White Sox

White Sox react to John Danks’ departure

White Sox react to John Danks’ departure

John Danks has called Chicago his home since 2007. But after nearly 10 years on the South Side, the White Sox have decided to part ways with their longest tenured player.

Danks will be designated for assignment later this week, the team announced Tuesday, ending his time with the White Sox.

“It’s always tough,” manager Robin Ventura said. “You don’t really know what’s out there, but at this point, we’re going in a different direction.”

Entering Tuesday, the White Sox held the best record in the American League at 18-8. Danks started in four of those contests, but all resulted in losses in which he had an ERA of 7.25.

That was enough for the White Sox to make a change.

“It’s just one of those things how we’re doing so well and he didn’t get a win. That’s just the way it goes sometimes,” Todd Frazier said. “I’m sure he could’ve came around in his next start or maybe the next one after that. But he’s a bulldog.

“He’s a guy that wants to contribute and he has. He’s done it for years and just cause he hasn’t gotten a win in the first three or four starts that he’s had doesn’t signify what he’s done in the past.”

The success Danks had in the past convinced the White Sox to sign him to a five-year, $65 million contract extension prior to the 2012 season.

Danks struggled to find consistency with his game from 2012-16, going 25-48 with a 4.92 ERA in 97 starts.

His results ultimately proved that he didn’t live up to his contract. But off the field, the impact he had on his teammates is something you can’t put a price on.

“Everybody loves him, he’s a great teammate, he’s a great pitcher,” catcher Dioner Navarro said. “Just going through a tough stretch right now. Part of life, I guess it’s part of him going home, reflecting on things and seeing what he wants to do.”

When Frazier arrived to Chicago during the offseason after being acquired by the Cincinnati Reds, Danks was one of the guys who helped him get acclimated to the Windy City.

“We became real close quick,” Frazier said. “Great guy. We’re about the same age. He came up a lot earlier than me. I know he’s had some really good years. Just one of those guys you really look up to. We’re gonna miss him. I’m especially gonna miss him.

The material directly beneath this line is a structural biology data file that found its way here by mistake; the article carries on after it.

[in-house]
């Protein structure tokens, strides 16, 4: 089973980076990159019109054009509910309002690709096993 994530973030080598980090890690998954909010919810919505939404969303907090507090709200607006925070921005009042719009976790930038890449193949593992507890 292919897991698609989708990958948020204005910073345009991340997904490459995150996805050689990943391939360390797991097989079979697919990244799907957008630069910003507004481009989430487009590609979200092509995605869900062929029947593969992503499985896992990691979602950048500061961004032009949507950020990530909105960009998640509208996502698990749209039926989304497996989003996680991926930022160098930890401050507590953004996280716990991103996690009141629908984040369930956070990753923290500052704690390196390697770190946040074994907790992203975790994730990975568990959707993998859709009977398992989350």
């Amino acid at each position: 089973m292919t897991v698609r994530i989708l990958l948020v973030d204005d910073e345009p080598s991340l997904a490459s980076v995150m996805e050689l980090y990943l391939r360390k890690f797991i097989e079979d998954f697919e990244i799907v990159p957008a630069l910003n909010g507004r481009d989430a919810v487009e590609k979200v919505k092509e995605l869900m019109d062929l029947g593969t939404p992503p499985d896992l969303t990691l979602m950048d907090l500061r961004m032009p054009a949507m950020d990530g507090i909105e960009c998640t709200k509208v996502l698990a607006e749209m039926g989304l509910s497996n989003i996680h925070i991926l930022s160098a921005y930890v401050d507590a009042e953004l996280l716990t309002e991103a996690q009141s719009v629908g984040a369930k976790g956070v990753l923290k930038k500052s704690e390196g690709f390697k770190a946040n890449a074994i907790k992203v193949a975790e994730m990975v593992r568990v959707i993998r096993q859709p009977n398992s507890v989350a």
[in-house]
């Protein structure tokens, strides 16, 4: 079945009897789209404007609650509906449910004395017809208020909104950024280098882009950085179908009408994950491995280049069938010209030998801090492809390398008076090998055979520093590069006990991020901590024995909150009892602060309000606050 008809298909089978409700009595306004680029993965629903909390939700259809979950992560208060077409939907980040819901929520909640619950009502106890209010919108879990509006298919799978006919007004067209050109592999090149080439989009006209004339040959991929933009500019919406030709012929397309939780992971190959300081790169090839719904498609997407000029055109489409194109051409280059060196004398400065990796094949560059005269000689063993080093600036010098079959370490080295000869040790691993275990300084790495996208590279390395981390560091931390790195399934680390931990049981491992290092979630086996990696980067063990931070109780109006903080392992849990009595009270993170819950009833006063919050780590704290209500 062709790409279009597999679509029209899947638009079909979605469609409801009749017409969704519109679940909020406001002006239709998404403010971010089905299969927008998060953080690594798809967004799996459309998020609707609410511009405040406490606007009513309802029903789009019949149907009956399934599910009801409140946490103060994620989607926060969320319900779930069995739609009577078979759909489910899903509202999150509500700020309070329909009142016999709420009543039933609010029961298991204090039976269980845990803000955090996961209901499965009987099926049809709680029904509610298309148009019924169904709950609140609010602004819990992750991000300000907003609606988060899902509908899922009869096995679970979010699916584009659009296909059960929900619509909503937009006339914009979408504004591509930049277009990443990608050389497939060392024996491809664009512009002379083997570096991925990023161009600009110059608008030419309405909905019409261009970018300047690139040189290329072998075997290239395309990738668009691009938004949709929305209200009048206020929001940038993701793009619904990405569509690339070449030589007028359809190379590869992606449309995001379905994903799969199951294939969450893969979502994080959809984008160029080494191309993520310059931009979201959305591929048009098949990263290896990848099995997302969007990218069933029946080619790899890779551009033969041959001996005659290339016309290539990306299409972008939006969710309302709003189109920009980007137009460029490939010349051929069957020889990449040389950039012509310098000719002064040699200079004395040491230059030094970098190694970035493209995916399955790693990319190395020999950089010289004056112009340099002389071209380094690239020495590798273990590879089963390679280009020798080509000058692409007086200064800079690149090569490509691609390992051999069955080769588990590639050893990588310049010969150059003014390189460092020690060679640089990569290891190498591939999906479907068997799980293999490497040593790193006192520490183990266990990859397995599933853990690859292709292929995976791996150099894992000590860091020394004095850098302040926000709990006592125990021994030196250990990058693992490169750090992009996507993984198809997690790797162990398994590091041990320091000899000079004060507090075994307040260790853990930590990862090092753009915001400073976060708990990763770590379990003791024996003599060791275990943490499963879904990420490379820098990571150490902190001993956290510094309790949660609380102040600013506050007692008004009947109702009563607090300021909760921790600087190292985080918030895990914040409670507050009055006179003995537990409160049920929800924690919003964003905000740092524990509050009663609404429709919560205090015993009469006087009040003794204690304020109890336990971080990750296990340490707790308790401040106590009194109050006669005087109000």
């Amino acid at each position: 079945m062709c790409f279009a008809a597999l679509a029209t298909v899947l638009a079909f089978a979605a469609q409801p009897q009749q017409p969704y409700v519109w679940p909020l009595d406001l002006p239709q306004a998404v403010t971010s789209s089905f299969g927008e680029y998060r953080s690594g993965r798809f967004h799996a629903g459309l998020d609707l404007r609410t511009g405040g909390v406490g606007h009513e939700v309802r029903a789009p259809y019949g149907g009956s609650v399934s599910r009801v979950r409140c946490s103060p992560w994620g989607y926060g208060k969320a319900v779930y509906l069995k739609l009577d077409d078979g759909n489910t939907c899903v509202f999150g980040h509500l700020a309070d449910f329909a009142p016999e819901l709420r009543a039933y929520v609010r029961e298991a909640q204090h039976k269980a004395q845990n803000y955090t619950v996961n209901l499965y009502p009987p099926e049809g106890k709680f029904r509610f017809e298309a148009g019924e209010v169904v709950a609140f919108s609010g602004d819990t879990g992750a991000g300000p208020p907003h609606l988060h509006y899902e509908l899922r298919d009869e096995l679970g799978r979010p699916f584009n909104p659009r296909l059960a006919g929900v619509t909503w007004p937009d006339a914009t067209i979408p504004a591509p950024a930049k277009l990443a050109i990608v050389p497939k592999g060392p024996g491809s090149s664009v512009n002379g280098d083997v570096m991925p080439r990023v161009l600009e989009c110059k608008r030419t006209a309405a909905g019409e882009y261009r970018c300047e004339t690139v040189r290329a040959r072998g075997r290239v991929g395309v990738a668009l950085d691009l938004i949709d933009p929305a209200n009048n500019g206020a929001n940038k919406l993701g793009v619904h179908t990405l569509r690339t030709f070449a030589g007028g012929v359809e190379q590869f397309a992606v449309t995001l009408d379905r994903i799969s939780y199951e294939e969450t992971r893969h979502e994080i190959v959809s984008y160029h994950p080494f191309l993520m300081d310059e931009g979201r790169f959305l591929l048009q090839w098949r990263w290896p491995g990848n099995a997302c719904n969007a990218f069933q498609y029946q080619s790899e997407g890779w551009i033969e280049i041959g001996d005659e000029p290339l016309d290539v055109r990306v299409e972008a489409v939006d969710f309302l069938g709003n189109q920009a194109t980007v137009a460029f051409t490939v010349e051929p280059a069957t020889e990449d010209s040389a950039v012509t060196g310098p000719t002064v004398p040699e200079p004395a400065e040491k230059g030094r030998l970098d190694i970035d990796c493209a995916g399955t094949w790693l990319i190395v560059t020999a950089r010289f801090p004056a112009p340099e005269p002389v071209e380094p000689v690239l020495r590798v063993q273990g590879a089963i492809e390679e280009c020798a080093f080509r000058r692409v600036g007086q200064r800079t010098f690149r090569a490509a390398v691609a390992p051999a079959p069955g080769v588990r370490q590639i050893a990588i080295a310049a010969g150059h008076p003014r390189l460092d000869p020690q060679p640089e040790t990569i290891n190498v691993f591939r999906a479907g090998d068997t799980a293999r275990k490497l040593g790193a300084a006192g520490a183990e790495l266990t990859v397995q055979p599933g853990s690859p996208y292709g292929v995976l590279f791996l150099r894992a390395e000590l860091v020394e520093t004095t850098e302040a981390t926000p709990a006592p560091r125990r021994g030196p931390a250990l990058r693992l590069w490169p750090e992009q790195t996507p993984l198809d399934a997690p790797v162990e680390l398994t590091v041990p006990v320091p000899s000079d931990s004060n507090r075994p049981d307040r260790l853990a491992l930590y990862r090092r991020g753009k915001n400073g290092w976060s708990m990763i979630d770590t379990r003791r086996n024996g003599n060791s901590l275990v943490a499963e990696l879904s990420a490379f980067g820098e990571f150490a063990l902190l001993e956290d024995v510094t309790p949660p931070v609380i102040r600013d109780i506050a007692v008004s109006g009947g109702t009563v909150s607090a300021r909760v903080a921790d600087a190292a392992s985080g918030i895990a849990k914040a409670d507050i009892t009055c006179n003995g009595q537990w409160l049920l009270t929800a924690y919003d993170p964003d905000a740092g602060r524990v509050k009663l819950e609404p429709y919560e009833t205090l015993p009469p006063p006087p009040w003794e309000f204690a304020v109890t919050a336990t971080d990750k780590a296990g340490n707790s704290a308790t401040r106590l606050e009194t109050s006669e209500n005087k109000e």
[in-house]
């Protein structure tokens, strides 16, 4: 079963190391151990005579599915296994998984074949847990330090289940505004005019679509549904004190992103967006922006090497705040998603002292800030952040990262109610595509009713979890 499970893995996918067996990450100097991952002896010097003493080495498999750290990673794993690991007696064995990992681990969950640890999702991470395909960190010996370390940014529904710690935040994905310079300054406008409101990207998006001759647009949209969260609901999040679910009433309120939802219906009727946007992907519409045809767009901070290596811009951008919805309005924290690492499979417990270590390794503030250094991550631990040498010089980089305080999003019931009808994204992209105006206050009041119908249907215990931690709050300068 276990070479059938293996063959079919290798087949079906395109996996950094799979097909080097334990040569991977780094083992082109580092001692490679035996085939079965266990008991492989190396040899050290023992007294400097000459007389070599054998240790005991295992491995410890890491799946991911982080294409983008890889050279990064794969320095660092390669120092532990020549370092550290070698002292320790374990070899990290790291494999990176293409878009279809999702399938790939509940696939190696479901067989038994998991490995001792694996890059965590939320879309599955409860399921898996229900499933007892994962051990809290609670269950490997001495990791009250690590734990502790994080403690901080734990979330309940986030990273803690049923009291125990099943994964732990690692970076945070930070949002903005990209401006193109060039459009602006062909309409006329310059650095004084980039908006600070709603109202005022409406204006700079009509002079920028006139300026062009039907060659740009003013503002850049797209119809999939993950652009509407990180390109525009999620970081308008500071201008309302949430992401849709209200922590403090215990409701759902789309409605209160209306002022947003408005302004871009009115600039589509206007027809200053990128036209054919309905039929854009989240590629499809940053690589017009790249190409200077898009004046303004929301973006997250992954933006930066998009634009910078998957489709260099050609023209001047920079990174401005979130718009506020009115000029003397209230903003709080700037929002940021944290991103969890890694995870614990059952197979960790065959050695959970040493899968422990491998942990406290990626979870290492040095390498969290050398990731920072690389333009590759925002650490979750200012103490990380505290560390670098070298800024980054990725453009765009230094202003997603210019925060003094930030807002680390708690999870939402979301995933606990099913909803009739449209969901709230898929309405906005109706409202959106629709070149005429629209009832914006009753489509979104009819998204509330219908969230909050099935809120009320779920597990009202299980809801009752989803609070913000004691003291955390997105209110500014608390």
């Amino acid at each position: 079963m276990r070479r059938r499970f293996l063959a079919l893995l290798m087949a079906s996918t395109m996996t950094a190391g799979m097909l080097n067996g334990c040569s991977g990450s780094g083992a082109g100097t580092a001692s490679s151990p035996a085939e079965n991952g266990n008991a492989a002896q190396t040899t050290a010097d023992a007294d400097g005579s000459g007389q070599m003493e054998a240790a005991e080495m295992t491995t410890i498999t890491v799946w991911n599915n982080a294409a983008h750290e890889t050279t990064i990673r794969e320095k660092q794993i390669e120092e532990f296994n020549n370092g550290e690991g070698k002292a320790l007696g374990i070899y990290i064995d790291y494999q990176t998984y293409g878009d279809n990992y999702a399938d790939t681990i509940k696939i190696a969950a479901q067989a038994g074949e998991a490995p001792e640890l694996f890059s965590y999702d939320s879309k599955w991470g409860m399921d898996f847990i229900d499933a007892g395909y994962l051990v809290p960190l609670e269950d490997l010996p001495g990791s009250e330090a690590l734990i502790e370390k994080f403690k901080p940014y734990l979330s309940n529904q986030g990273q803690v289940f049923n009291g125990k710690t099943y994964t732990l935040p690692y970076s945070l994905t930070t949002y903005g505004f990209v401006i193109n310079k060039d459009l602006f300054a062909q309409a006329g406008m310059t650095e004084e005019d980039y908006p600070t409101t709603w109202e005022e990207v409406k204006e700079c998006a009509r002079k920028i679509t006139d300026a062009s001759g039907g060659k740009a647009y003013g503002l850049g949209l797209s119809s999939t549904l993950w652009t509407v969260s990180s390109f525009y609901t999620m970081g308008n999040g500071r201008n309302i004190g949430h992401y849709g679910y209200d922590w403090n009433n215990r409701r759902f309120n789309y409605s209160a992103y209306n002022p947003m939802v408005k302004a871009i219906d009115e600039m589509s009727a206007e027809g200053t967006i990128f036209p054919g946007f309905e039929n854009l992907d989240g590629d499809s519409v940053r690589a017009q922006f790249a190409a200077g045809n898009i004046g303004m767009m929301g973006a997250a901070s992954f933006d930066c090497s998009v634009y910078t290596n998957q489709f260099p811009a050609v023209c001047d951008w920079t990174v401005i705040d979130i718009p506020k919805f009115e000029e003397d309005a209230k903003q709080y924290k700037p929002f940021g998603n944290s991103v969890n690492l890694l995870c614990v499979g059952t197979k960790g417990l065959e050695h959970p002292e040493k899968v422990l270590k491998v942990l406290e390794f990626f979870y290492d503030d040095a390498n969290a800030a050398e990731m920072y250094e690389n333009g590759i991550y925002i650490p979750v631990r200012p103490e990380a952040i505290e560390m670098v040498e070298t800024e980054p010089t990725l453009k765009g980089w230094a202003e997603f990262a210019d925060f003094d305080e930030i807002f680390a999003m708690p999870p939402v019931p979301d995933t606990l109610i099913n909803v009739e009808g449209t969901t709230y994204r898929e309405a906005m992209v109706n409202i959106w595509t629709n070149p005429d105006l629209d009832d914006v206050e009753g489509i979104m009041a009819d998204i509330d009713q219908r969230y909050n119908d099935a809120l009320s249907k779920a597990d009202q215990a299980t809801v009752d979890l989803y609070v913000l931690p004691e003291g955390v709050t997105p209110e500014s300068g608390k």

“He kind of taught me a little bit about the Chicago Way. He’s just one of those guys who’s going to be in the back of your mind a little bit every couple days just thinking about how he’s doing.”

In addition, Danks used his experience to mentor young players like 23-year-old starter Carlos Rodon. The two would hang out most of the time during games, and sometimes away from the diamond, too.

“It was huge,” Rodon said of Danks’ presence. “A veteran like that, you'd figure a young guy coming here, kind of would ignore him or wouldn't really be around for him. He was different, a different guy. He took me under his wing and taught me a lot of stuff about this game.”

For the White Sox, the clubhouse will be a bit unusual not having that familiar face that’s been around for so many years.

But as the White Sox learned earlier this season, adapting to change is something that comes with the game.

“The game will go on, but our thoughts and prayers go out to him, his wife and his future family,” Adam Eaton said. “Saying goodbye to him was tough for all of us, but like I said it's part of the game. It's sad to see him go.”

Daily White Sox prospects update: Zack Collins hits a pair of homers

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NBC SPORTS CHICAGO

Daily White Sox prospects update: Zack Collins hits a pair of homers

Here's your daily update on what the White Sox highly touted prospects are doing in the minor leagues.

Double-A Birmingham

Zack Collins hit two home runs as part of a three-hit day. He drove in two runs, scored two runs and walked once in a 10-4 loss. Collins now has seven homers on the campaign with an ungodly .421 on-base percentage. He's batting .326 over his last 25 games. Eloy Jimenez had two hits and a walk, and Jordan Guerrero gave up four runs and walked five in four innings.

Class A Winston-Salem

The Dash lost both games of a doubleheader, 10-5 and 7-0. Luis Alexander Basabe, Alex Call and Gavin Sheets each picked up two hits on the day.

Triple-A Charlotte

Charlie Tilson had a hit and scored a run in a 2-1 loss.

Class A Kannapolis

Luis Gonzalez had a hit in a 2-1 win.

Reynaldo Lopez is changing his place in the White Sox rebuild: 'When I'm on the mound, I'm the best and I don't care about the rest'

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USA TODAY

Reynaldo Lopez is changing his place in the White Sox rebuild: 'When I'm on the mound, I'm the best and I don't care about the rest'

Rebuilds are full of surprises.